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3 Powerful Yet Simple Money Saving Tips

>> Friday, February 6, 2015

January has just ended and we are over a month into 2015. For those who still remember your new year resolutions, how is the progress? If it is going downhill, another opportunity is just round the corner, Lunar New Year resolutions! *Smile* This topic arose during a recent conversation and it seems most of us had a new year resolution to save more money this year.
Out of curiosity, I did a search online for some life hacks on money saving tips. There was so much advice on a variety of creative ways to save. However, I felt that majority were advocating difficult or compromising ways of simply being frugal. For example, dining out less often, giving up expensive habits like smoking or drinking, take public instead of driving or simply spending less.
No wonder resolutions fail. However, I did find 3 simple yet useful tips from the sea of overwhelming information.
1. Paying By Credit Card
This may seem counter intuitive but the right credit card can actually help to save without compromising on the same purchase. Simply sign up at least 1 card from each bank and before paying, casually ask if there is any credit card promotions. Chances are if there is, it will usually save 10% to 20% off just like that. Even if there isn’t, using the appropriate card for the specific purpose will also help to save. For example, supermarket purchases can get 6% cash back and online purchases can get 7% cash back with Standard Chartered Singpost card; Weekend dining has 6% cash back with the OCBC 365 card; co-brand cards get more rebates, etc (Of course, the respective terms and conditions apply).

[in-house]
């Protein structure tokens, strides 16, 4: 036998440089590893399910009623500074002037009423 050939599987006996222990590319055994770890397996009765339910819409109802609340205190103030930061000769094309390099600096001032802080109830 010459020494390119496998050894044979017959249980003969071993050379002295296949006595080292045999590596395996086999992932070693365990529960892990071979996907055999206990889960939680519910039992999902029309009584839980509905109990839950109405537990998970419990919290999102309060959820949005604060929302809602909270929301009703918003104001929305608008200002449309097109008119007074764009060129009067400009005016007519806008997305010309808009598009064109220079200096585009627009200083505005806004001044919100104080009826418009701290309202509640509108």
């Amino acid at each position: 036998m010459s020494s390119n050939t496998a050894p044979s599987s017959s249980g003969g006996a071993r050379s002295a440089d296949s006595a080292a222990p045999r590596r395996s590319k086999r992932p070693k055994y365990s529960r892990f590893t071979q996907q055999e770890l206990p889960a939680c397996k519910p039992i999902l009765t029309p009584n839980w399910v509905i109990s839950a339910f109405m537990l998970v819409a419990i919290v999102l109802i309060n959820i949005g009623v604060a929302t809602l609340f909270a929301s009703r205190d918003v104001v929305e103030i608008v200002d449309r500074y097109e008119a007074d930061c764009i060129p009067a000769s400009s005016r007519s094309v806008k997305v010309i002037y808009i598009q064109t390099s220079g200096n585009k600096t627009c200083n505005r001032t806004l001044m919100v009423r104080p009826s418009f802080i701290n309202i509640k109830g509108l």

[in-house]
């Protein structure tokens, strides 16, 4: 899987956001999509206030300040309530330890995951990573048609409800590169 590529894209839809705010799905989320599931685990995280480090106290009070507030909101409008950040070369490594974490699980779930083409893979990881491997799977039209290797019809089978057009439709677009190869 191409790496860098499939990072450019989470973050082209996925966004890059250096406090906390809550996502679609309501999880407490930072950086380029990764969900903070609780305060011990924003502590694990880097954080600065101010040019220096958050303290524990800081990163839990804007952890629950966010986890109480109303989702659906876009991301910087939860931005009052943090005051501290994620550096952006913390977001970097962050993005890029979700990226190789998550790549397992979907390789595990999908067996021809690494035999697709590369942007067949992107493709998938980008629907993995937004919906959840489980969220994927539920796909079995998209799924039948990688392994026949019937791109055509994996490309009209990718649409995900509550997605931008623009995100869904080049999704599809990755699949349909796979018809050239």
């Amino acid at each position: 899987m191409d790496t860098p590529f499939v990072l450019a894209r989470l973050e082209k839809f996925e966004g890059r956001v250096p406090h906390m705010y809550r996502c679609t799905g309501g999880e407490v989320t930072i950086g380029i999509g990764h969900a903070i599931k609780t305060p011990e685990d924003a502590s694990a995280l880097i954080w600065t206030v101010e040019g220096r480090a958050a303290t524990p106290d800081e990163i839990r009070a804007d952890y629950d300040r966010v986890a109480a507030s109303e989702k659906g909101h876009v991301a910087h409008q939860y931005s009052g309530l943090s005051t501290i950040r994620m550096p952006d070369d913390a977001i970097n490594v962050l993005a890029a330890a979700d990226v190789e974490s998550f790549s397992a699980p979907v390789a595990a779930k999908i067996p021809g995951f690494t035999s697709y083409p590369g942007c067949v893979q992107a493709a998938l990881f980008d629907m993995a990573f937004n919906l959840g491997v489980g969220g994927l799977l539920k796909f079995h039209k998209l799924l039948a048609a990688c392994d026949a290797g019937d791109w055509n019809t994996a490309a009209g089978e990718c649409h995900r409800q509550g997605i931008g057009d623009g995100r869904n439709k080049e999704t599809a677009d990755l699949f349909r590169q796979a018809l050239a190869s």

2. Doing Research First
That leads to point 2, doing the research for the right credit card. Nowadays with the availability of online connectivity, a quick check online will be able to do a comparison almost instantly. Just checking online if there is a cheaper alternative for the same item being purchased can help to save without compromising. So, simply do a check before purchasing groceries, air tickets, appliances, gadgets, etc. This can also be extended to research for the best deposit interest rates or mortgage rates for re-financing. For example, OCBC 360 Account gives 3.05% p.a. for a savings account if 3 simple conditions are met; POSB is giving 1.88% p.a. for a 1 year fixed deposit equivalent arrangement, etc (Again, the respective terms and conditions apply).
3. Planning Purchases
Last point to wrap up is to take advantage of certain time frame promotions. For certain purchases that are not urgent or can be paid ahead of time, it would be beneficial to hold the purchase for certain promotion periods like the Great Singapore Sale (GSS), Christmas Sales or like the recent SF50 promotion. Relating back to the first point, to fulfill the terms and conditions of the credit card, there is no point to “over-spend” and exceed the cash back limit within a certain period and subsequently not able to meet the next month, spread out the expenses or wait until the next billing cycle if possible.

Well, I hope these tips will prove useful to help save a little more as they are not impossible to do and most importantly, it does not compromise the lifestyle to be a scrooge. Do share if you have tips that have worked for you.

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5 Poor Money Decisions Due To Peer Pressure

>> Tuesday, December 16, 2014

Peer pressure is usually associated with teenagers who are at a phase that they are easily influenced. What comes to mind is the persuasion of friends to try out smoking or drinking. However, it also subconsciously has a huge influence in adulthood when making certain financial decisions.

1. Property
In Singapore, our residential property for most of us will be the single most expensive purchase in our lives. When making the huge decision of which property, the often heard advice is “the bigger the better”. Reason is many people drawing reference from historical performance, property prices in Singapore only goes upward. So, with leverage, the potential for absolute appreciation is better for bigger properties. Hence, peer pressure to get larger units.

2. Travel
A common expensive “hobby” among Singaporeans has to be travelling, so much so that it has become surprising, even shocking, if someone mentions that they have not travelled overseas over the year! In addition, it has become sort of a competition to go more and more exotic locations. Hence, peer pressure to be a globe trotter.